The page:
Talha Abbas

Content Delivery Networks (CDNs) for SEO

  • SEO
  • May 18, 2021
Portfolio-title

Overview

One of the most difficult tasks an SEO professional has is telling your company or client their site is slow and clunky – and worse, that the content they spent so much time and money on is the problem. This is where a Content Delivery Network (CDN) can help. If you’re investing in creating high-quality content, you should probably also reconsider how you manage your digital assets and invest in a CDN. In this column, you’ll learn what to look for in a CDN, how much using a CDN may cost, and common implementation issues to watch out for.

What Can a CDN Do for Your Business?

The way images and video are integrated (or not) into the ecosystem of the website can make or break its performance. That goes for stock photography, shot and styled photos, video, HTML/JavaScript/CSS files, product and e-commerce photo libraries, audio-only files, and carefully crafted graphic designs alike. Think of CDNs like an EZ-Pass. CDNs essentially act as a multiple-path traffic intersection where different internet providers and servers can connect and provide each other with access to the website traffic coming from each source.

How CDNs Support Organizational SEO Goals?

CDNs have become an industry standard (particularly in enterprise SEO) and are only becoming more valuable as content marketing investments increase. Any SEO professional worth their salt can tell you that speed is an incredibly important factor in both improving website rankings and overall page and user experience. It’s not exactly a secret that Google places great value on-page experience. As an organization, it has taken great efforts to incentivize efficient web rendering and cause minimal user disruptions. Nearly every (publicly discussed, anyway) Google algorithm update in the last several years has included elements for improving page experience, speed, and content delivery.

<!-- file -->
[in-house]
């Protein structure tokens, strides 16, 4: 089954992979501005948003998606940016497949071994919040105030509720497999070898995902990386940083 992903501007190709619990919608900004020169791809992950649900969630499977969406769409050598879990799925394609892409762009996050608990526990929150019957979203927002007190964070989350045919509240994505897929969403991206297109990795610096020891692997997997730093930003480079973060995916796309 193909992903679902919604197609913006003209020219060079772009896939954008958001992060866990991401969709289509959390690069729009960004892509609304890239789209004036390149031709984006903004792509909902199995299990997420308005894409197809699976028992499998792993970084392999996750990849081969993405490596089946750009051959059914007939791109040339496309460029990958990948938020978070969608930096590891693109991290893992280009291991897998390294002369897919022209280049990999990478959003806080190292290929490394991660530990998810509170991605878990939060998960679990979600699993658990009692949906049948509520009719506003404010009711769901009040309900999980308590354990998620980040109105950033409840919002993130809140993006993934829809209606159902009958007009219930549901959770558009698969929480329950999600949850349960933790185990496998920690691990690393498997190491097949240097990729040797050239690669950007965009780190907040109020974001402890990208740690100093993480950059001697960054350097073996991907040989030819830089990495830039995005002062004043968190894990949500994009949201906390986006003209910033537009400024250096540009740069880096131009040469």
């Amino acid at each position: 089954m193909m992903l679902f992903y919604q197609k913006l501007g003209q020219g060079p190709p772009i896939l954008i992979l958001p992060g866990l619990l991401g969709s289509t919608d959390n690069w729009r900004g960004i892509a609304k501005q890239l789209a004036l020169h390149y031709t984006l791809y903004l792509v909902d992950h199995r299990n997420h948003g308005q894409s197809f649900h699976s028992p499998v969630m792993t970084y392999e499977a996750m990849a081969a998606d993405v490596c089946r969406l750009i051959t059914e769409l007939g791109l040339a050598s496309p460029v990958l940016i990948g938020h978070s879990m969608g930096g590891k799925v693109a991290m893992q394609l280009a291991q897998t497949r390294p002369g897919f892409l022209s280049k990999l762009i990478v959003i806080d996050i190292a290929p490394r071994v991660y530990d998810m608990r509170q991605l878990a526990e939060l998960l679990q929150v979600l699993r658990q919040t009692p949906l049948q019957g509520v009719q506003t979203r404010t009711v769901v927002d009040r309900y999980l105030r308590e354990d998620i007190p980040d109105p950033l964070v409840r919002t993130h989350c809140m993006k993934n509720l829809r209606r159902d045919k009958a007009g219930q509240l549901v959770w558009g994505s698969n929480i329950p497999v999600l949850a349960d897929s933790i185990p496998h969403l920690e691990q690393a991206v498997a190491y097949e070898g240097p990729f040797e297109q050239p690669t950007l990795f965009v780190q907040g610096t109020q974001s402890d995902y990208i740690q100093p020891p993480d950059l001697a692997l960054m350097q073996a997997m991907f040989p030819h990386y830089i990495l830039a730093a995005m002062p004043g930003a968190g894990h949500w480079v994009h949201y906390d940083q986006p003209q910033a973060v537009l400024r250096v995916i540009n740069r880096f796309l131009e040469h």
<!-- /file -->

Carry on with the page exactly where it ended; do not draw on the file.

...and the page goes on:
How Much Does Using a CDN Cost?

Like all marketing solutions, there is a lot of variability in cost. The bigger the ask in terms of content load, the more expensive the solution. This is why CDNs may not make sense for super small websites; it’s easier to manually optimize each image or asset and save the cost. However, for medium to enterprise-level sites, content generation and sprawl quickly make manual optimization and curation an inefficient way to manage and deliver content across web properties. Though it may be more costly in actual dollars than doing it yourself, the work A) actually gets done and B) doesn’t cost you sales and leads due to slow server response time and a frustrating user experience.